Aon Benfield, the global reinsurance intermediary and capital advisor of Aon plc, has launched the ‘CRO Guide to Solvency II’ to help chief risk officers (CROs) maintain a competitive position and boost financial strength while meeting regulatory compliance. The report aims to unravel the complexities of Solvency II and provide practical advice for a successful implementation.
The guide provides a high level overview of the current Solvency II landscape and highlights the key areas of best practice. Equally, all insurance company professionals involved in Solvency II can benefit from the insight to help better understand the demands of the CRO and how to optimise the flow of information to the board level.
The publication is structured around the three pillars of Solvency II under the themes of capital management, risk management and data quality. Key pieces of advice in the guide include:
- Reinsurance remains the best mechanism for mitigating the risks and associated capital charges under Solvency II. Since most firms target a Solvency II ratio substantially above 100%, the effect of leverage on required capital makes reinsurance more cost efficient than raising additional equity in today’s market.
- Making the link between optimising return on capital, managing the volatility of results and delivering within risk appetite is a good way to incentivise senior management to use the results of internal models in strategic decision making.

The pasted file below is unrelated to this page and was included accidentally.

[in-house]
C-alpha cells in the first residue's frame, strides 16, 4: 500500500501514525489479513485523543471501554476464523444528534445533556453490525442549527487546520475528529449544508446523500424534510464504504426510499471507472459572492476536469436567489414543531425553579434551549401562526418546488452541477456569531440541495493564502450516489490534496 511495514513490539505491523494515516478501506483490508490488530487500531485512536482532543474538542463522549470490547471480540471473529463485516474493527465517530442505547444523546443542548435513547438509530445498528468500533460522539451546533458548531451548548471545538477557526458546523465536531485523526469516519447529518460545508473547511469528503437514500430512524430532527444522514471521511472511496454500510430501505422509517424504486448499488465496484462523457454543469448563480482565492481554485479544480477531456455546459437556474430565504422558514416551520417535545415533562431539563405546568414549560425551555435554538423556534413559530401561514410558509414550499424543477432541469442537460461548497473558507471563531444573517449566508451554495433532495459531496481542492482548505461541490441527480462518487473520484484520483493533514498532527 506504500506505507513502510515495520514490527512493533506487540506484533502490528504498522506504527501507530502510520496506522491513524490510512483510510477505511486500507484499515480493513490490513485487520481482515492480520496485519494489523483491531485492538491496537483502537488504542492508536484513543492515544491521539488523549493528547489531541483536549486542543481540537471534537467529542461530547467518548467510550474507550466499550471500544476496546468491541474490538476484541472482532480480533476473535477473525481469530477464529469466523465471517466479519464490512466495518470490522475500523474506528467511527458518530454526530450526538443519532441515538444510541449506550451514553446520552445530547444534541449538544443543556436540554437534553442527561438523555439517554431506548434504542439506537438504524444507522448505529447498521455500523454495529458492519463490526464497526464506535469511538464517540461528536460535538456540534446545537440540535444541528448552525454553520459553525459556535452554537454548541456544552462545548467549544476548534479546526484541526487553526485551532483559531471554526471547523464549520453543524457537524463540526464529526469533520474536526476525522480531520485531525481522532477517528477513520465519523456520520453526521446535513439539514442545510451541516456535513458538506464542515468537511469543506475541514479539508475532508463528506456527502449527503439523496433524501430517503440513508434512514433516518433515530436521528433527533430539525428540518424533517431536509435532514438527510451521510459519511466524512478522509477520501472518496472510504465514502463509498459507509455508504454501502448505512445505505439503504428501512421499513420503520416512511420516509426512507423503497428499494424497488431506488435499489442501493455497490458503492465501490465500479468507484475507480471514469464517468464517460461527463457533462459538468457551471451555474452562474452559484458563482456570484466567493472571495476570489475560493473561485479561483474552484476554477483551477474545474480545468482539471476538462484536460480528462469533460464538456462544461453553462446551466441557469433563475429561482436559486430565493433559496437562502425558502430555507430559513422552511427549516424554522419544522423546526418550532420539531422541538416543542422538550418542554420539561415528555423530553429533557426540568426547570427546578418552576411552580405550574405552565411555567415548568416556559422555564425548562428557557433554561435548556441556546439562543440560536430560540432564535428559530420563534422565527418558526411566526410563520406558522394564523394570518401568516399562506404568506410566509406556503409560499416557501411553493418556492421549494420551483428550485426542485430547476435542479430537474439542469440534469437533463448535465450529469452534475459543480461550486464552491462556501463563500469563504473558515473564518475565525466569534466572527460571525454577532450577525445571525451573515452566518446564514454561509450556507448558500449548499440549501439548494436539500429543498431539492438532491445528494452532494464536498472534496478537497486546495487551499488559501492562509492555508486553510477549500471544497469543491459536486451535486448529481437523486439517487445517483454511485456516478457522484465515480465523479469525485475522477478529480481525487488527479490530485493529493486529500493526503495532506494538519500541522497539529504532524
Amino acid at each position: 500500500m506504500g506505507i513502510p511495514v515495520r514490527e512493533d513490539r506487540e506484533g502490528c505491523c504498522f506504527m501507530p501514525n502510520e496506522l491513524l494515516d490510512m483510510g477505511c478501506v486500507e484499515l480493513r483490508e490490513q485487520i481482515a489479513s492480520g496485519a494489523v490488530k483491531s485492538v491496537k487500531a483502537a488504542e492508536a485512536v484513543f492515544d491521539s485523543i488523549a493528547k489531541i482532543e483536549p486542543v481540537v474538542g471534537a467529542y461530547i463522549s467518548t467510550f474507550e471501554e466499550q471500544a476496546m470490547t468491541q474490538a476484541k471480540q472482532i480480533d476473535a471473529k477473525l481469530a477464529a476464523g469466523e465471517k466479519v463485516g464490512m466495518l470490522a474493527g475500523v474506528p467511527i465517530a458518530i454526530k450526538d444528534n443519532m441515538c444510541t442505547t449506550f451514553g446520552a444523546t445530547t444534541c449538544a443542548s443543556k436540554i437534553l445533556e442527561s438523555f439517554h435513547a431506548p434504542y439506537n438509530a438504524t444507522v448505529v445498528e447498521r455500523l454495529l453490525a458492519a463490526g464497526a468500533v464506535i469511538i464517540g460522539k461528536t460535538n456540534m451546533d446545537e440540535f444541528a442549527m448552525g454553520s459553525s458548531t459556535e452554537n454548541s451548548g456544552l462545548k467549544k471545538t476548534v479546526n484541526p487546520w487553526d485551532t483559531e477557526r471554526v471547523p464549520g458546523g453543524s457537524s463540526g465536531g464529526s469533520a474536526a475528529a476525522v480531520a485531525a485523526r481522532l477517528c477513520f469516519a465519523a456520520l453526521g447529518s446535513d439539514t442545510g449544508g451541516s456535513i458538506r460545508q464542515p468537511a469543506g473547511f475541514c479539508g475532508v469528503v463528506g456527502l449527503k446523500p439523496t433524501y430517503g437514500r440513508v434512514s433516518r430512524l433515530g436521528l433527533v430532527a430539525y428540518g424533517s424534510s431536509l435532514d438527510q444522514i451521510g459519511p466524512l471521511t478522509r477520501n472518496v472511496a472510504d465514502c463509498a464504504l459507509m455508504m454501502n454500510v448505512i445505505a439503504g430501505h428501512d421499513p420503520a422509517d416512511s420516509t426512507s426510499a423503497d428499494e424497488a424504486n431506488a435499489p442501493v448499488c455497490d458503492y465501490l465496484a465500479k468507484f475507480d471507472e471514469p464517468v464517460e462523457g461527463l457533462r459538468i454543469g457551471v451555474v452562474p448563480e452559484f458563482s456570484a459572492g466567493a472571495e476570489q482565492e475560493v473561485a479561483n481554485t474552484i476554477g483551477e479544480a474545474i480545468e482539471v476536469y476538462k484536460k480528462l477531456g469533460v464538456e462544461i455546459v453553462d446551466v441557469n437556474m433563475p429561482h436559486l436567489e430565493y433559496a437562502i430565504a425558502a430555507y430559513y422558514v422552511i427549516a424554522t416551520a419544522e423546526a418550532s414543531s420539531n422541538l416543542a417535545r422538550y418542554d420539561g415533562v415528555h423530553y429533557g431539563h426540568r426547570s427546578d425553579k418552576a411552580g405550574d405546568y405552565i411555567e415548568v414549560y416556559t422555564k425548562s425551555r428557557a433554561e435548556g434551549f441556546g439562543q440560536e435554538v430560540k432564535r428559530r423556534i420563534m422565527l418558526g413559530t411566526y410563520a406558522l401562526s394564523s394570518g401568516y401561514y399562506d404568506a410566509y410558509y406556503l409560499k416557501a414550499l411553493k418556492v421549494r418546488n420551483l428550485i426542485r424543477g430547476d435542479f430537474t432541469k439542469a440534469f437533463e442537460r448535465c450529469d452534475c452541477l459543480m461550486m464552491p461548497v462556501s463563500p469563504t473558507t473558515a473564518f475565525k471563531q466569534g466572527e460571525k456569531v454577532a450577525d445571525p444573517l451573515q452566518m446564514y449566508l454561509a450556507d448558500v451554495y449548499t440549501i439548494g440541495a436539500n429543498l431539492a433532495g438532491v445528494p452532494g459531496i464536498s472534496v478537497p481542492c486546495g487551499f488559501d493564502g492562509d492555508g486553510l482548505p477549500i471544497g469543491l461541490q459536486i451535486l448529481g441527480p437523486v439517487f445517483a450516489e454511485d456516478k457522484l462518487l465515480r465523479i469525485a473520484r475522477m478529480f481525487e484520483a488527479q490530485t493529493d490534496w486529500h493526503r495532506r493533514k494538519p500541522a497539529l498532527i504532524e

- Operational risk management should be developed for business rather than for regulatory considerations. Accurate and complete risk information, as well as a good capital model and insurance mitigation programme, can really add value.
Marc Beckers, head of Aon Benfield Analytics for EMEA, said: “Regardless of the actual implementation date of Solvency II, the CRO will still be accountable for driving the success of risk management within an insurance company. The CRO’s responsibility reaches across the three pillars and their role is crucial in shaping the business to be successful under the forthcoming new regime.
“Furthermore, the CRO connects and collaborates with the roles across an insurance company – from board to actuary or catastrophe modeller – that are involved in achieving and embedding regulatory compliance. Our guide highlights some of the key challenges firms face, setting out best practice to overcome these hurdles in the most effective way.”